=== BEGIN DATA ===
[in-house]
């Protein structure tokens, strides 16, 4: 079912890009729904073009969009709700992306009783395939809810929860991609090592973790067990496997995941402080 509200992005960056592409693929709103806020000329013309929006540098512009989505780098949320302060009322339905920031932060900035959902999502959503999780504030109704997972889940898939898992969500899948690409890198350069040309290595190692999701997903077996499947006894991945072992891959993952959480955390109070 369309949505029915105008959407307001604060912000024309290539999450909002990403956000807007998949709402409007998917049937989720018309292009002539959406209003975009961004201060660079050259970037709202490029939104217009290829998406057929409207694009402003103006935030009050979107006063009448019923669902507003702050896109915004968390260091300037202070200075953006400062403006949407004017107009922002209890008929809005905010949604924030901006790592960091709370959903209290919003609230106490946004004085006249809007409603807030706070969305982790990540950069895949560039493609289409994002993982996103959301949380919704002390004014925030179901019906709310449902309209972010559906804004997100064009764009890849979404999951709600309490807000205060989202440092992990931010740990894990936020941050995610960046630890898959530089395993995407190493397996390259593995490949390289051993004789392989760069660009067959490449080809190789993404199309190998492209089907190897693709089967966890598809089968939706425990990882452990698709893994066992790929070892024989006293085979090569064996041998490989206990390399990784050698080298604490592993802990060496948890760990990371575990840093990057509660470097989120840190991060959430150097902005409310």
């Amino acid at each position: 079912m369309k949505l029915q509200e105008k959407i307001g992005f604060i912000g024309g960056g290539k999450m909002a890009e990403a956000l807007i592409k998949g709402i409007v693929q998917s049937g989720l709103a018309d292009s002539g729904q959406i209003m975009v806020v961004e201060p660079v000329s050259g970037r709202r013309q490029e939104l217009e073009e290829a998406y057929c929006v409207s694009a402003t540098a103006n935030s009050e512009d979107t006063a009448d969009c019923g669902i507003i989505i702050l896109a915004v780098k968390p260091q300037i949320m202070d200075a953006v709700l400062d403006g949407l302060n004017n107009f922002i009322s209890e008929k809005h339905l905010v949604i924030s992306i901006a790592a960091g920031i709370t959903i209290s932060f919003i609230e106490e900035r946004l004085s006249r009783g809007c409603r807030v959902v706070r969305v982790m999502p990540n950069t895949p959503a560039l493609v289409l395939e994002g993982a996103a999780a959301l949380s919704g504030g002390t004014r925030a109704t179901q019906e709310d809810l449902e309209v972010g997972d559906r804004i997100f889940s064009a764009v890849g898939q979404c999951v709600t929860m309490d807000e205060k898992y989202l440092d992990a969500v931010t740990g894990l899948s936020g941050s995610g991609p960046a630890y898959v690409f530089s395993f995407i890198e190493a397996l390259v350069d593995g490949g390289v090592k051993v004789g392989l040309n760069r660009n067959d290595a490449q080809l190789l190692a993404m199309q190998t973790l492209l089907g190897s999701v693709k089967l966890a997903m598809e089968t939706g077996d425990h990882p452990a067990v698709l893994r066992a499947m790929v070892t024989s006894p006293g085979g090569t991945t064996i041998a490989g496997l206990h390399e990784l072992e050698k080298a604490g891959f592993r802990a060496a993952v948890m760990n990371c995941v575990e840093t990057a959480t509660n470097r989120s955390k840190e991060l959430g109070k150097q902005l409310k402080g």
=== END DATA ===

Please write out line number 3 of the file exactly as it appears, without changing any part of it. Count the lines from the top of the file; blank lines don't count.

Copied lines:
């Amino acid at each position: 079912m369309k949505l029915q509200e105008k959407i307001g992005f604060i912000g024309g960056g290539k999450m909002a890009e990403a956000l807007i592409k998949g709402i409007v693929q998917s049937g989720l709103a018309d292009s002539g729904q959406i209003m975009v806020v961004e201060p660079v000329s050259g970037r709202r013309q490029e939104l217009e073009e290829a998406y057929c929006v409207s694009a402003t540098a103006n935030s009050e512009d979107t006063a009448d969009c019923g669902i507003i989505i702050l896109a915004v780098k968390p260091q300037i949320m202070d200075a953006v709700l400062d403006g949407l302060n004017n107009f922002i009322s209890e008929k809005h339905l905010v949604i924030s992306i901006a790592a960091g920031i709370t959903i209290s932060f919003i609230e106490e900035r946004l004085s006249r009783g809007c409603r807030v959902v706070r969305v982790m999502p990540n950069t895949p959503a560039l493609v289409l395939e994002g993982a996103a999780a959301l949380s919704g504030g002390t004014r925030a109704t179901q019906e709310d809810l449902e309209v972010g997972d559906r804004i997100f889940s064009a764009v890849g898939q979404c999951v709600t929860m309490d807000e205060k898992y989202l440092d992990a969500v931010t740990g894990l899948s936020g941050s995610g991609p960046a630890y898959v690409f530089s395993f995407i890198e190493a397996l390259v350069d593995g490949g390289v090592k051993v004789g392989l040309n760069r660009n067959d290595a490449q080809l190789l190692a993404m199309q190998t973790l492209l089907g190897s999701v693709k089967l966890a997903m598809e089968t939706g077996d425990h990882p452990a067990v698709l893994r066992a499947m790929v070892t024989s006894p006293g085979g090569t991945t064996i041998a490989g496997l206990h390399e990784l072992e050698k080298a604490g891959f592993r802990a060496a993952v948890m760990n990371c995941v575990e840093t990057a959480t509660n470097r989120s955390k840190e991060l959430g109070k150097q902005l409310k402080g």